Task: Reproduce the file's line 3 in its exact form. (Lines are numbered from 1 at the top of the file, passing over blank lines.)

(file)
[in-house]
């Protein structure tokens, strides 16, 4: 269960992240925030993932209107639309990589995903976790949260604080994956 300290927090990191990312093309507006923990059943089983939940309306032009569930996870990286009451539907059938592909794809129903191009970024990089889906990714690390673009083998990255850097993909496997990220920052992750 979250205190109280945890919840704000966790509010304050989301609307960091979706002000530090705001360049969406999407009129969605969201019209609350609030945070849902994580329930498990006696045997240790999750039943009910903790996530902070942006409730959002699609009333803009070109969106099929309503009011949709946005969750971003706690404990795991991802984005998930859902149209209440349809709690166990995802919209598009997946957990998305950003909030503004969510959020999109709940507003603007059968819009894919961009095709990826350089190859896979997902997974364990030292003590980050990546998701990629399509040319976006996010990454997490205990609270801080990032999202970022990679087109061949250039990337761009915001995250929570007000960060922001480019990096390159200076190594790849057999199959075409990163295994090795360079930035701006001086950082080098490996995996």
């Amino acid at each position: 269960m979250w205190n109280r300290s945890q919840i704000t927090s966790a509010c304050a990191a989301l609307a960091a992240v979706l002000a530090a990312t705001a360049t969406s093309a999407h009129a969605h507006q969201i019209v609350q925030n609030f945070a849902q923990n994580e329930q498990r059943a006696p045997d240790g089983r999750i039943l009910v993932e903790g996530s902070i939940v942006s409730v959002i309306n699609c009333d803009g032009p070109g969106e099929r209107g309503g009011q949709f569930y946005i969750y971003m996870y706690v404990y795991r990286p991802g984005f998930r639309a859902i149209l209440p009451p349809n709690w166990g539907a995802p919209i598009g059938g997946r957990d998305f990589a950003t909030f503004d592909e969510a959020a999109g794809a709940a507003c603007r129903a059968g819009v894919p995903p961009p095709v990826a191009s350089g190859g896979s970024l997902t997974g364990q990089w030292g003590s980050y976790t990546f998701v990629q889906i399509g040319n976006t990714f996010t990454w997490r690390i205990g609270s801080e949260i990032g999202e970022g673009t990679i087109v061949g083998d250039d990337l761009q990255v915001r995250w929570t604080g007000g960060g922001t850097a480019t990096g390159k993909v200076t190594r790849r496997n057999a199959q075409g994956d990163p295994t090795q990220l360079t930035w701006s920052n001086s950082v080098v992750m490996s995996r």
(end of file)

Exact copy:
């Amino acid at each position: 269960m979250w205190n109280r300290s945890q919840i704000t927090s966790a509010c304050a990191a989301l609307a960091a992240v979706l002000a530090a990312t705001a360049t969406s093309a999407h009129a969605h507006q969201i019209v609350q925030n609030f945070a849902q923990n994580e329930q498990r059943a006696p045997d240790g089983r999750i039943l009910v993932e903790g996530s902070i939940v942006s409730v959002i309306n699609c009333d803009g032009p070109g969106e099929r209107g309503g009011q949709f569930y946005i969750y971003m996870y706690v404990y795991r990286p991802g984005f998930r639309a859902i149209l209440p009451p349809n709690w166990g539907a995802p919209i598009g059938g997946r957990d998305f990589a950003t909030f503004d592909e969510a959020a999109g794809a709940a507003c603007r129903a059968g819009v894919p995903p961009p095709v990826a191009s350089g190859g896979s970024l997902t997974g364990q990089w030292g003590s980050y976790t990546f998701v990629q889906i399509g040319n976006t990714f996010t990454w997490r690390i205990g609270s801080e949260i990032g999202e970022g673009t990679i087109v061949g083998d250039d990337l761009q990255v915001r995250w929570t604080g007000g960060g922001t850097a480019t990096g390159k993909v200076t190594r790849r496997n057999a199959q075409g994956d990163p295994t090795q990220l360079t930035w701006s920052n001086s950082v080098v992750m490996s995996r």